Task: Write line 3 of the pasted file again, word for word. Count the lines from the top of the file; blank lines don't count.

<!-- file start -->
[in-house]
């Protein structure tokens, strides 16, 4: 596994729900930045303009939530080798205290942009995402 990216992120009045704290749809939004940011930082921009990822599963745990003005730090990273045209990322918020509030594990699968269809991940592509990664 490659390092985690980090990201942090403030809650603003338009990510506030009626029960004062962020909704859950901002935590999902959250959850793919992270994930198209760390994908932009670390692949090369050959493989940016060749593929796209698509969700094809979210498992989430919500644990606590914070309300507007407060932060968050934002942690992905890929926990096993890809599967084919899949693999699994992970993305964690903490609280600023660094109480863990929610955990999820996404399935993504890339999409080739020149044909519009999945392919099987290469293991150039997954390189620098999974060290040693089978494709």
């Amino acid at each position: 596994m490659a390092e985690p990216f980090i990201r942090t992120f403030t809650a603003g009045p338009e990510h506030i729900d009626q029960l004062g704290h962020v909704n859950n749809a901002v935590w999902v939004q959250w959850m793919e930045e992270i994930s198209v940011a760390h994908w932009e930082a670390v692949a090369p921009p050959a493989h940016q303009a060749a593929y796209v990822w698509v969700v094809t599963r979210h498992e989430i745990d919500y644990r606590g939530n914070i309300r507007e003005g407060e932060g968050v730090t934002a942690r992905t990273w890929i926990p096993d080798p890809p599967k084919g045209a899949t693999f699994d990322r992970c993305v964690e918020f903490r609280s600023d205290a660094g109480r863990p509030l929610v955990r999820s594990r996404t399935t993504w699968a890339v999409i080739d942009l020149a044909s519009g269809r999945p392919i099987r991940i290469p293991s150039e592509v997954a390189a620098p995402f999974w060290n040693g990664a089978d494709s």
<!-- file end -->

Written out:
């Amino acid at each position: 596994m490659a390092e985690p990216f980090i990201r942090t992120f403030t809650a603003g009045p338009e990510h506030i729900d009626q029960l004062g704290h962020v909704n859950n749809a901002v935590w999902v939004q959250w959850m793919e930045e992270i994930s198209v940011a760390h994908w932009e930082a670390v692949a090369p921009p050959a493989h940016q303009a060749a593929y796209v990822w698509v969700v094809t599963r979210h498992e989430i745990d919500y644990r606590g939530n914070i309300r507007e003005g407060e932060g968050v730090t934002a942690r992905t990273w890929i926990p096993d080798p890809p599967k084919g045209a899949t693999f699994d990322r992970c993305v964690e918020f903490r609280s600023d205290a660094g109480r863990p509030l929610v955990r999820s594990r996404t399935t993504w699968a890339v999409i080739d942009l020149a044909s519009g269809r999945p392919i099987r991940i290469p293991s150039e592509v997954a390189a620098p995402f999974w060290n040693g990664a089978d494709s």